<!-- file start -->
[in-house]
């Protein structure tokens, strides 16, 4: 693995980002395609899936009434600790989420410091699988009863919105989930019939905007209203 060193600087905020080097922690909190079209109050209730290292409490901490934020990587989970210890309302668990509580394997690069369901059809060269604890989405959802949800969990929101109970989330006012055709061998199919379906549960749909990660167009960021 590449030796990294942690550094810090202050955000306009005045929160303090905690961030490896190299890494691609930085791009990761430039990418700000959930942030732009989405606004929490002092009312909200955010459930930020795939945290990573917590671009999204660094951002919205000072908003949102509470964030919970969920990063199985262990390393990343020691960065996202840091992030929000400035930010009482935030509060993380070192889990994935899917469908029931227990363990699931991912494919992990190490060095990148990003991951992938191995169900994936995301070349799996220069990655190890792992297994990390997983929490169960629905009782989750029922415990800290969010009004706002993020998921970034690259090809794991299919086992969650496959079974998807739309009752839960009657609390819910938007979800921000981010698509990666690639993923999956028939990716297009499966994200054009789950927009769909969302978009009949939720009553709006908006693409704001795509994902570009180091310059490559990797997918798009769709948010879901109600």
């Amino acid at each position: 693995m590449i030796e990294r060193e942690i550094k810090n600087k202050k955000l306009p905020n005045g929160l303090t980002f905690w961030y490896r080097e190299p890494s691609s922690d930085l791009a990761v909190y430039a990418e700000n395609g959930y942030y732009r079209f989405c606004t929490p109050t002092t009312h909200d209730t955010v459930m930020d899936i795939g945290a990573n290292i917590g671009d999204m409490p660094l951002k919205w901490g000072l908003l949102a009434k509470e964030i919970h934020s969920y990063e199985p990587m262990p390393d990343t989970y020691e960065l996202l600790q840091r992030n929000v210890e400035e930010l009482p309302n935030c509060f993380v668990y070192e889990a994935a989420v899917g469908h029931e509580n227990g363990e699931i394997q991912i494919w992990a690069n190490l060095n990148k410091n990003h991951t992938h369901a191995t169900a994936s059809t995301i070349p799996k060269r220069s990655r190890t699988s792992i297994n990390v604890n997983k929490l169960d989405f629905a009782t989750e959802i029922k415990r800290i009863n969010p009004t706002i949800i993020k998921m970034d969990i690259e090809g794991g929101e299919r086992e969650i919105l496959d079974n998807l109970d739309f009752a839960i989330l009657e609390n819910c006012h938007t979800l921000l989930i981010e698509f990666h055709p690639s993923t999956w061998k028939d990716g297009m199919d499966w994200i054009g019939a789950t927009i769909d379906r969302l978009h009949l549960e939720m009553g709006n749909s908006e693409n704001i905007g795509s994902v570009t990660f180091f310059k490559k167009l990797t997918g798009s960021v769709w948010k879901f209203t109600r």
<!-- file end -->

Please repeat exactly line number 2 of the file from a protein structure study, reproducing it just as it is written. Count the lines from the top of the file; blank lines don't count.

């Protein structure tokens, strides 16, 4: 693995980002395609899936009434600790989420410091699988009863919105989930019939905007209203 060193600087905020080097922690909190079209109050209730290292409490901490934020990587989970210890309302668990509580394997690069369901059809060269604890989405959802949800969990929101109970989330006012055709061998199919379906549960749909990660167009960021 590449030796990294942690550094810090202050955000306009005045929160303090905690961030490896190299890494691609930085791009990761430039990418700000959930942030732009989405606004929490002092009312909200955010459930930020795939945290990573917590671009999204660094951002919205000072908003949102509470964030919970969920990063199985262990390393990343020691960065996202840091992030929000400035930010009482935030509060993380070192889990994935899917469908029931227990363990699931991912494919992990190490060095990148990003991951992938191995169900994936995301070349799996220069990655190890792992297994990390997983929490169960629905009782989750029922415990800290969010009004706002993020998921970034690259090809794991299919086992969650496959079974998807739309009752839960009657609390819910938007979800921000981010698509990666690639993923999956028939990716297009499966994200054009789950927009769909969302978009009949939720009553709006908006693409704001795509994902570009180091310059490559990797997918798009769709948010879901109600």